In support of the Rendezvous' intended role as a versatile accoutrement for busy, upper-middle class people with families, it provided a center console with storage space and power points for a laptop computer as well as a separate spots to hold a woman's purse, a cell phone, pager or other small items that the owner would want to keep organized and readily accessible as well as an optional rear cargo organizer system and rear seat stereo system controls with headsets.
On the uplevel CXL model, a driver information center on the instrument panel provided the outside temperature, compass functions, a trip computer that included readings of fuel economy, range and fuel used. An optional second generation heads-up display was also available.
An optional tire inflation monitoring system provided readings of tire pressure and warned if out of the specified range was a clever feature in the wake of the Ford Explorer/Firestone debacle that was in large part attributable to underinflated tires.
The Rendezvous was a badly needed success for Buick, given the literal die-off of its aging customer base, and singlehandedly brought a large number of younger, wealthier "conquest" buyers into Buick showrooms who otherwise wouldn't have considered purchasing a Buick.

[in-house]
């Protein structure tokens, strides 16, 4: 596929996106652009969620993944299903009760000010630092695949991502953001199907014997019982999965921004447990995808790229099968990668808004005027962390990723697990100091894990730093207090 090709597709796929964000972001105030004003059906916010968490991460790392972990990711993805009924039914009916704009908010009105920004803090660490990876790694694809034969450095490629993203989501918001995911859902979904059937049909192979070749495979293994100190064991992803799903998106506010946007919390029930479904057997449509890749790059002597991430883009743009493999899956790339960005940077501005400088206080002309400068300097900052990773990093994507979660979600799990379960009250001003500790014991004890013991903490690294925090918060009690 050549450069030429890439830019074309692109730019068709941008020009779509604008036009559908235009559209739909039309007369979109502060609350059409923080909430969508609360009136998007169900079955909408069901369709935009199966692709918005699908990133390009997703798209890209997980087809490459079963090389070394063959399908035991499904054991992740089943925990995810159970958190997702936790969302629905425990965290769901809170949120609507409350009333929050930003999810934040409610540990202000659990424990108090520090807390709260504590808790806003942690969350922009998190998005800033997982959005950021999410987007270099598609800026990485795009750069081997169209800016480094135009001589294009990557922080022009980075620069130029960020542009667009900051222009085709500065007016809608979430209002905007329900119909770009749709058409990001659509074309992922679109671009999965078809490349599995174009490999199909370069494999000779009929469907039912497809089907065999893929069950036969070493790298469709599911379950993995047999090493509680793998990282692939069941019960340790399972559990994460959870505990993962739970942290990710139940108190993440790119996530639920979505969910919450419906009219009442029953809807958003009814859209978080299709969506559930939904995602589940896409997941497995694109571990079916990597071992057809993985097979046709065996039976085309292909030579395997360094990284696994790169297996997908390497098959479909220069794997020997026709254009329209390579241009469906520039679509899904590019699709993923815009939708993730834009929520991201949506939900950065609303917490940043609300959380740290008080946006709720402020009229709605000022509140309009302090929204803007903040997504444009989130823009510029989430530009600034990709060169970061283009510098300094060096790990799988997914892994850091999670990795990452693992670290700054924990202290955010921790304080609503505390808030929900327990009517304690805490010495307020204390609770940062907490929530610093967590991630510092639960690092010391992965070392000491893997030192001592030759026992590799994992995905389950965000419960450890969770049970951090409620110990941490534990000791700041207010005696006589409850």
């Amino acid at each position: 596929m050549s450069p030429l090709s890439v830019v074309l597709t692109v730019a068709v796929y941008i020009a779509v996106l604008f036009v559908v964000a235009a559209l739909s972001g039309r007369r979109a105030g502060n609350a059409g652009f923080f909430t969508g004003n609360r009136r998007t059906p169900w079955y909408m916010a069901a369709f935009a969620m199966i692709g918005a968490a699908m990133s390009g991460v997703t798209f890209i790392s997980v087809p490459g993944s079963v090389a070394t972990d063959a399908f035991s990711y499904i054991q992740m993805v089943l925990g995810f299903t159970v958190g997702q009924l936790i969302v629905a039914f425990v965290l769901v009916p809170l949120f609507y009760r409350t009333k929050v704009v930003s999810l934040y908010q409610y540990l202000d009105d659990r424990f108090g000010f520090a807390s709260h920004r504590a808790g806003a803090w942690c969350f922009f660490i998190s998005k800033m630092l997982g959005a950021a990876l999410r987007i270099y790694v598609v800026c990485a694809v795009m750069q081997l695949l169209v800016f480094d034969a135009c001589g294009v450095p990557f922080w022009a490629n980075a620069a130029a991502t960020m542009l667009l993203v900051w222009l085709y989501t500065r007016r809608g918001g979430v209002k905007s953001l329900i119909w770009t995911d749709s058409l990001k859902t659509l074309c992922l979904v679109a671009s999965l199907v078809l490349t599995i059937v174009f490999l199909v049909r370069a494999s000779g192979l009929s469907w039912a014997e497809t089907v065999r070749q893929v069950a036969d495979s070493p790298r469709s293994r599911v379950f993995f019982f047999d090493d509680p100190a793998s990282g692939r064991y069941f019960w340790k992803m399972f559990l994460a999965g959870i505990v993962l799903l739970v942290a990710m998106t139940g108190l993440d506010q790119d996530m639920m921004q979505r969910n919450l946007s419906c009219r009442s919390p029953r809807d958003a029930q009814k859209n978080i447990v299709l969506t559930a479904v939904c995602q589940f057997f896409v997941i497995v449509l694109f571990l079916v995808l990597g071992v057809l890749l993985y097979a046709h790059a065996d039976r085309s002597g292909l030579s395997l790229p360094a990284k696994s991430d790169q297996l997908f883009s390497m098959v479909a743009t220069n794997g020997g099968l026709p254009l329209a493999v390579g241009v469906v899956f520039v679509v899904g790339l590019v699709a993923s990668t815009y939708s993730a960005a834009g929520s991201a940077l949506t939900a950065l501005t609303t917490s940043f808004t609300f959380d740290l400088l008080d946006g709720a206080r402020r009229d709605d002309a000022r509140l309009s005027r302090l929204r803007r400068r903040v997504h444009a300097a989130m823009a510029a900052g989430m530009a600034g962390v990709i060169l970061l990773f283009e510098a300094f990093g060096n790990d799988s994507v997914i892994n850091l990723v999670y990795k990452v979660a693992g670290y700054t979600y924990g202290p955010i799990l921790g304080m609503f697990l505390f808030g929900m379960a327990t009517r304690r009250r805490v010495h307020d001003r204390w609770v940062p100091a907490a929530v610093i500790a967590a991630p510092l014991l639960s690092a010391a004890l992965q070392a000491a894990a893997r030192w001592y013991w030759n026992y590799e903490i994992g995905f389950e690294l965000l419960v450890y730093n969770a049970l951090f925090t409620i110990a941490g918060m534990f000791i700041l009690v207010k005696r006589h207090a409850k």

Certainly a major contributor to the Rendezvous's success was an aggressive value-pricing strategy that made the Rendezvous $6,500 less than a comparably equipped Acura MDX and $8,000 less than the Lexus RX300.
The Rendezvous handily exceeded GM's predictions of 30,000 to 40,000 units a year by a large margin, which helped offset the poor sales of the Pontiac Aztek with which it shared its Ramos Arizpe, Mexico, assembly line.
Year to year changes 2002–2005
- All new model available in base "CX" or uplevel "CXL" trim, either equipped with front wheel drive or all wheel drive.
- Front turn signal/parking lights changed to clear from the previously used amber.
- A new trim level, called the "Ultra" was added as the top-of-the-line model, with all comfort options on the lesser models as standard, standard Versatrak all wheel drive as well as a monochromatic color scheme with a body-colored grille, 17" aluminum wheels, leather and ultrasuede seating and a theft deterrent system as well as GM's then-new 245 hp 3.6 L LY7 High Feature 3.6 (217 in³)V6 engine that debuted in the Cadillac CTS.
- A 3.6 L LY7 High Feature 3.6 (217 in³)V6 engine was added as an option for the all wheel drive "CXL" level Rendezvous.
- A wood package consisting of mahogany trim on the steering wheel, dashboard, console and doors was made optional on "CXL" models and was standard on the "Ultra".
- An optional touchscreen satellite navigation system was added to the options list.
- "Ultra" model available with front wheel drive.
- The 3.6 L LY7 High Feature 3.6 (217 in³)V6 engine was newly available as an option for the front wheel drive "CXL" level Rendezvous.
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|David Dunbar Buick||Corporate website||A brand of General Motors|